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Phinal unmanned Phantom mission

Photo: USAF


For the last time, an unmanned US Air Force QF-4 Phantom II has flown a mission as a Full-Scale Aerial Target (FSAT). Operating as a target drone, the QF-4E Phantom II (serial 72-166) was taking part in the F-35 Lightning II program in the skies above New Mexico’s White Sands Missile Range on August 17. The historic mission was announced by the Air Force on August 29.

During the August 17 mission, the unmanned Phantom was shot at by an F-35 flying from Edwards Air Force Base, California. A photo release showed the QF-4 returning to Holloman AFB, New Mexico, unharmed.

‘Our mission is to provide those airplanes as targets for our Department of Defense and foreign military sales customers to test the next generation of weapons’, said Lt Col Ronald ‘Elvis’ King, the 82nd Aerial Targets Squadron (ATRS), Detachment 1 commander. ‘Sometimes, that is a missile, sometimes a surface-to-air missile. For the final unmanned flight, we flew in support of an F-35 mission.’



Retirement of the unmanned QF-4 is all part of the USAF’s transition to the new QF-16. Boeing has been contracted to convert 126 F-16 Fighting Falcon airframes into QF-16s for use by the 82nd ATRS over the coming years.

However, the Phantom will continue to fly manned sorties until the end of December. The move will bring the illustrious US military career of the McDonnell Douglas F-4 to a close after almost six decades. While the QF-4 is now based exclusively out of Holloman, the 82nd ATRS has been flying QF-16s at Tyndall AFB, Florida, since September 2014.

In response to the final unmanned QF-4 flight, one former F-15E Strike Eagle pilot took to Twitter to quip: ‘It was so much fun blowing these out of the sky at WSEP’ — a reference to shooting down Phantom drones during the Weapon System Evaluation Program — ‘But QF-16s will be much more fun.’

‘The aging fleet of QF-4s and their limited capabilities against modern fighters have rendered the aerial target workhorse, Phantom II, at its technological limit’, said Lt Col Ryan Inman, the former 82nd ATRS commander. ‘The QF-16 initiates the next chapter in advanced aerial targets, predominately in support of more technologically superior air-to-air weapons test and evaluation programs. The QF-16 will enable our leaner and more efficient Air Force to continue operations at maximum mission effectiveness while maintaining air superiority and global reach for decades to come.’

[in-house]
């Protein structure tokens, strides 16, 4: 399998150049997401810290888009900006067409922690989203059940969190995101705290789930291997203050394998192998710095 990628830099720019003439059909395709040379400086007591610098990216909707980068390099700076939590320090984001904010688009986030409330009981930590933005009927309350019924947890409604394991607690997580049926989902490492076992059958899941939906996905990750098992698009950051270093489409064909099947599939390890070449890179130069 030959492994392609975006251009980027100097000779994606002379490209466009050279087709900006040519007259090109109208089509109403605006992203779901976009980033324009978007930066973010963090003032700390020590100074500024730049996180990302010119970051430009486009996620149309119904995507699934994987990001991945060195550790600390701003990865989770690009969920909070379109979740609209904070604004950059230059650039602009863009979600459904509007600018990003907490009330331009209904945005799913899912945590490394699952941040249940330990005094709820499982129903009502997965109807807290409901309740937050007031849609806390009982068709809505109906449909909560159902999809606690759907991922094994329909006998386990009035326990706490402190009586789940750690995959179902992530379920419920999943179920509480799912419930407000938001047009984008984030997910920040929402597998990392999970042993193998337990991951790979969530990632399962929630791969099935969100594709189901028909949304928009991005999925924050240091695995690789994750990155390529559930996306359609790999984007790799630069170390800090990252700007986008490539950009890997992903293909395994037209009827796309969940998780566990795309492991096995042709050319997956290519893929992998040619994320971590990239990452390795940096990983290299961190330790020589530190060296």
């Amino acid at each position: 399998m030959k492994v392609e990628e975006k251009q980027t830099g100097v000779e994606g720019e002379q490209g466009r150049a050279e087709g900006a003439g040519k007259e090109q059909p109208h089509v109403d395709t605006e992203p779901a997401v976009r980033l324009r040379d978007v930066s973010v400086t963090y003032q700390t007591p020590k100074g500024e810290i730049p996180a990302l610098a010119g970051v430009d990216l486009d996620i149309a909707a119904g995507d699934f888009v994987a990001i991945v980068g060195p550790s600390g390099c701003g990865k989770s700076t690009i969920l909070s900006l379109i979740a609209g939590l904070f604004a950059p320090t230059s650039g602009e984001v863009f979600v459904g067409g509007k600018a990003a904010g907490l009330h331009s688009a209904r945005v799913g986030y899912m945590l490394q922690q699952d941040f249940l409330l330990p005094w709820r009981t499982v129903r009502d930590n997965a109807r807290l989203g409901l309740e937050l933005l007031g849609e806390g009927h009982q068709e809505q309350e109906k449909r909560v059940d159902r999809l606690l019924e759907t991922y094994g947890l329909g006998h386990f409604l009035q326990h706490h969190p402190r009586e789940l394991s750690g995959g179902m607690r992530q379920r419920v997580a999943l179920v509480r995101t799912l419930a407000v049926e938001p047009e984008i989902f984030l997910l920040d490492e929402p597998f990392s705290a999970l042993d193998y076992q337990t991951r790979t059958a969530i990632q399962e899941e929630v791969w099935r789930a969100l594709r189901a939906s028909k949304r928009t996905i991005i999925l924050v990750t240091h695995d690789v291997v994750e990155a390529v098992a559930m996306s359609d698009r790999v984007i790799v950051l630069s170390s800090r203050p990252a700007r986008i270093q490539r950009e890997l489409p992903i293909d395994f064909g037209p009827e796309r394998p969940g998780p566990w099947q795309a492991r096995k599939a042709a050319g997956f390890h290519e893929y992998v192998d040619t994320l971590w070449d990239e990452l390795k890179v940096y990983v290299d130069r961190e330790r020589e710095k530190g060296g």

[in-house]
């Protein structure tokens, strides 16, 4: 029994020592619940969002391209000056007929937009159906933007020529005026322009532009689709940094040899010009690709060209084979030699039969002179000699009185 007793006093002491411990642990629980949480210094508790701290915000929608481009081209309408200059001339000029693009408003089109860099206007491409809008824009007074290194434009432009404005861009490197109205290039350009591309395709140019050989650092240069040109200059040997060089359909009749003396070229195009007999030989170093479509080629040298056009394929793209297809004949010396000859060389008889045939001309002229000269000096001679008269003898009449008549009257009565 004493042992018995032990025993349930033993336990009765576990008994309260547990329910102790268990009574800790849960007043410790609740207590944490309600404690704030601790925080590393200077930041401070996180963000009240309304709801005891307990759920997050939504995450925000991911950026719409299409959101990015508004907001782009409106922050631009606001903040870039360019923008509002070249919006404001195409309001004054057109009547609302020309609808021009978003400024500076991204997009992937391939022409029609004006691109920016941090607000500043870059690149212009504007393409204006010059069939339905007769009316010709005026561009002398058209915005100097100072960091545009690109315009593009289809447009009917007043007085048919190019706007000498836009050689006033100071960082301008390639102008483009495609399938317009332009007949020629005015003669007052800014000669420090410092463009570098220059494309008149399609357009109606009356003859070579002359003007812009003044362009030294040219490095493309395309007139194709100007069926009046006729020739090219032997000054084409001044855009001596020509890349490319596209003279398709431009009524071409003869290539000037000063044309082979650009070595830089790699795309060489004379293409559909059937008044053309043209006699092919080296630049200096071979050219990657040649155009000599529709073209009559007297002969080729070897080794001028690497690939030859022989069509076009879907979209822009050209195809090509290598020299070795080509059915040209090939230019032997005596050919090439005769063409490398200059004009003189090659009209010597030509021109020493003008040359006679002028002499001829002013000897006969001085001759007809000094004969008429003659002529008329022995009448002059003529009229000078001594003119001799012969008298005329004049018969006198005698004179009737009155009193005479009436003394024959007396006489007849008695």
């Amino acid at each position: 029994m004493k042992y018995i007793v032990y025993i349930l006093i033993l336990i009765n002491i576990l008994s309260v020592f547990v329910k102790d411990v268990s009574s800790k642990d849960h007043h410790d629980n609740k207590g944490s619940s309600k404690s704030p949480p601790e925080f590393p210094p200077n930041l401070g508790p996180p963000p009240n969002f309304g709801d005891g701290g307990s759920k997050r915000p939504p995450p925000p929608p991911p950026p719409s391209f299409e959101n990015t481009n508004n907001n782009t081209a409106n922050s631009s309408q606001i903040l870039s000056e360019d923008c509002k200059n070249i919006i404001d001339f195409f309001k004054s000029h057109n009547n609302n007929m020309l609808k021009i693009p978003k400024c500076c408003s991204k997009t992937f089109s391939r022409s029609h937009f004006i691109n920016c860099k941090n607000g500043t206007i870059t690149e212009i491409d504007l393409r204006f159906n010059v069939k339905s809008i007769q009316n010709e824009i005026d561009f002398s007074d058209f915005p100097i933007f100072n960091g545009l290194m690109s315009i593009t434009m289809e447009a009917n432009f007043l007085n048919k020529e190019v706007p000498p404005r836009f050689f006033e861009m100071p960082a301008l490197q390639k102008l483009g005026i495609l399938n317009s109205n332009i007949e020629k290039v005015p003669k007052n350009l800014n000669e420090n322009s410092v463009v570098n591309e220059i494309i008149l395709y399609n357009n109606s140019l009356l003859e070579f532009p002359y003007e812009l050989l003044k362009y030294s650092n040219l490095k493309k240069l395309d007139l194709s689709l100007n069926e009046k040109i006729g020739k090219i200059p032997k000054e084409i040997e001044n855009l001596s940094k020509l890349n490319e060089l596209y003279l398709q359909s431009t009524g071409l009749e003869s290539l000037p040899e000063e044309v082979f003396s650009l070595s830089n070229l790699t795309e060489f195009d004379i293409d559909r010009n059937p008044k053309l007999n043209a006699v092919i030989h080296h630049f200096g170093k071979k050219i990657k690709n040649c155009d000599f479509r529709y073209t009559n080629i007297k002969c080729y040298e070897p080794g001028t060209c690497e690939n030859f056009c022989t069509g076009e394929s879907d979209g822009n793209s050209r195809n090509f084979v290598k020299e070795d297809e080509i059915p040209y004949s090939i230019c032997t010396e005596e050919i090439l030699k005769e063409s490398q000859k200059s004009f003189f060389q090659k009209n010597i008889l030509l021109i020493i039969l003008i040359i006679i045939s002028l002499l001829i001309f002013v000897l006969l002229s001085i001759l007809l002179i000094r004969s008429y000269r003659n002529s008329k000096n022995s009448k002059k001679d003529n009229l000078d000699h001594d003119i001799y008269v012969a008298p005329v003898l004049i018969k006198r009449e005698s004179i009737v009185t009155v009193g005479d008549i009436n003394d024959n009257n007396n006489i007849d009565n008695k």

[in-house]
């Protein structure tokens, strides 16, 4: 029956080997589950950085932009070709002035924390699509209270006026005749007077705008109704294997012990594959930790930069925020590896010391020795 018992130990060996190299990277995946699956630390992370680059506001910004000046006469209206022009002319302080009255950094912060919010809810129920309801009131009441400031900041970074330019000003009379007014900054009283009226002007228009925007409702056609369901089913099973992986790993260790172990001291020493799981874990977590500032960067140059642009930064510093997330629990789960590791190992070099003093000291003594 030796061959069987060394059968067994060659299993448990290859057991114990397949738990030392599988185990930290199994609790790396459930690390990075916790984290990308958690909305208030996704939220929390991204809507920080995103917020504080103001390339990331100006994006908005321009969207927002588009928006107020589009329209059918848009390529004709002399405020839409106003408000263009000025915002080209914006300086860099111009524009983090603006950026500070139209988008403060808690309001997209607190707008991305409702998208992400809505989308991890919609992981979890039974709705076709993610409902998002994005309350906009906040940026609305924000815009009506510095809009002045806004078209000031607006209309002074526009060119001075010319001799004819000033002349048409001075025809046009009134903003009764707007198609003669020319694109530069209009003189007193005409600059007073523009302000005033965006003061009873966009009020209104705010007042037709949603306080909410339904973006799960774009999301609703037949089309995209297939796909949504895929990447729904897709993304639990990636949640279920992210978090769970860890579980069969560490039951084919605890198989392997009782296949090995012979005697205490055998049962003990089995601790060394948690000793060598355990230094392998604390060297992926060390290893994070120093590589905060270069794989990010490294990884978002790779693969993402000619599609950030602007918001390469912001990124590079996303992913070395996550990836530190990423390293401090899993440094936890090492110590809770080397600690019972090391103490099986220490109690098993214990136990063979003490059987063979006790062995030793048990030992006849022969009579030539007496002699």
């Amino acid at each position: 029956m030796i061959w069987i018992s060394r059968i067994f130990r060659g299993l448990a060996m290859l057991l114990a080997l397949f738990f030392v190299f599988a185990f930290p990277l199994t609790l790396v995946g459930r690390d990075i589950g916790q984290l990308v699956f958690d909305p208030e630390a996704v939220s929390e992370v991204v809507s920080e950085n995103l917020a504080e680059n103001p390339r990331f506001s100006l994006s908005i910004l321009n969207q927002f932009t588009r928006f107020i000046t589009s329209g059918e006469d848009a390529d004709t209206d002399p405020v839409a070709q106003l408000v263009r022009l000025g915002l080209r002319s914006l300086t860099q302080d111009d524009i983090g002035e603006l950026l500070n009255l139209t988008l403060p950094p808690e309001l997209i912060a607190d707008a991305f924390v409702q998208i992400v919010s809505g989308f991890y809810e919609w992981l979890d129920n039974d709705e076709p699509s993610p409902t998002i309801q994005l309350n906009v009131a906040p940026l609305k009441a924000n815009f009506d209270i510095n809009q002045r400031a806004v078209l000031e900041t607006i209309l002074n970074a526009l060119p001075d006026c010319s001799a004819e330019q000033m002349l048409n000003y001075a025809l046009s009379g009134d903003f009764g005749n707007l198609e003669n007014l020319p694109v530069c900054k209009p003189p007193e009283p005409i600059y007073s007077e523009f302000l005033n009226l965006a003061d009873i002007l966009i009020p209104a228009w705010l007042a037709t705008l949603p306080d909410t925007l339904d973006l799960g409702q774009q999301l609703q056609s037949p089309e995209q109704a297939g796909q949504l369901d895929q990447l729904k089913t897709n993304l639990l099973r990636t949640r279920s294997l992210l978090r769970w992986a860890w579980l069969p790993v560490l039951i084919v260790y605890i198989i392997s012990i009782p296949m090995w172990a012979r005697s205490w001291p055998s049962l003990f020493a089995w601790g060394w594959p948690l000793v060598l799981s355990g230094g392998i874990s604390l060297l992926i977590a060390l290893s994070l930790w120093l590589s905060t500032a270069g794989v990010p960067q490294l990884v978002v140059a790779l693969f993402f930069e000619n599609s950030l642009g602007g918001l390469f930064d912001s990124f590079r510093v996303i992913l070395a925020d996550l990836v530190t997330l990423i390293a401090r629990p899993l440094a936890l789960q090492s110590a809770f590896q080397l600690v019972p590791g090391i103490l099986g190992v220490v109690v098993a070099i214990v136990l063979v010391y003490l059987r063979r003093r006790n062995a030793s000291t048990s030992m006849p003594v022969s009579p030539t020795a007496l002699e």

BAE Systems converted a total of 314 Phantoms to full-scale target drones at Mojave, California, with the aircraft used to fly target profiles and mimic enemy fighters — both manned and eventually unmanned when it was time for them to meet their fate in a live missile shot. Initially the FSAT role favored QF-4Gs, which were last in and first out of storage at the Aircraft Maintenance and Regeneration Group (AMARG) at Davis-Monthan AFB, Arizona. The program then moved towards the QF-4E before finally transitioning to the QRF-4C from 2008.

BAE Systems delivered the last QF-4 to the USAF in November 2013. ‘The QF-4 has been flying for about 15 years, and it has been instrumental in testing next-generation weapons and radar systems’, noted Lt Col King.

On June 3, 2015, Lt Col King flew solo for the first time in the QF-4, making him the last pilot in the USAF who will ever learn to fly the Phantom.

‘It’s certainly bittersweet’, King reflected. ‘The F-4 served faithfully in Vietnam and as late as the Gulf War. So, for it to be pulled out of the boneyard to continue serving its country is a testament to this airplane — to the designers, the test pilots who first flew it, to the maintainers who’ve worked on it all these years — what a testament to what they’ve been able to do, and what a great airplane it was.’

For more on the QF-4, see the June 2016 issue of Combat Aircraft.

Posted in News


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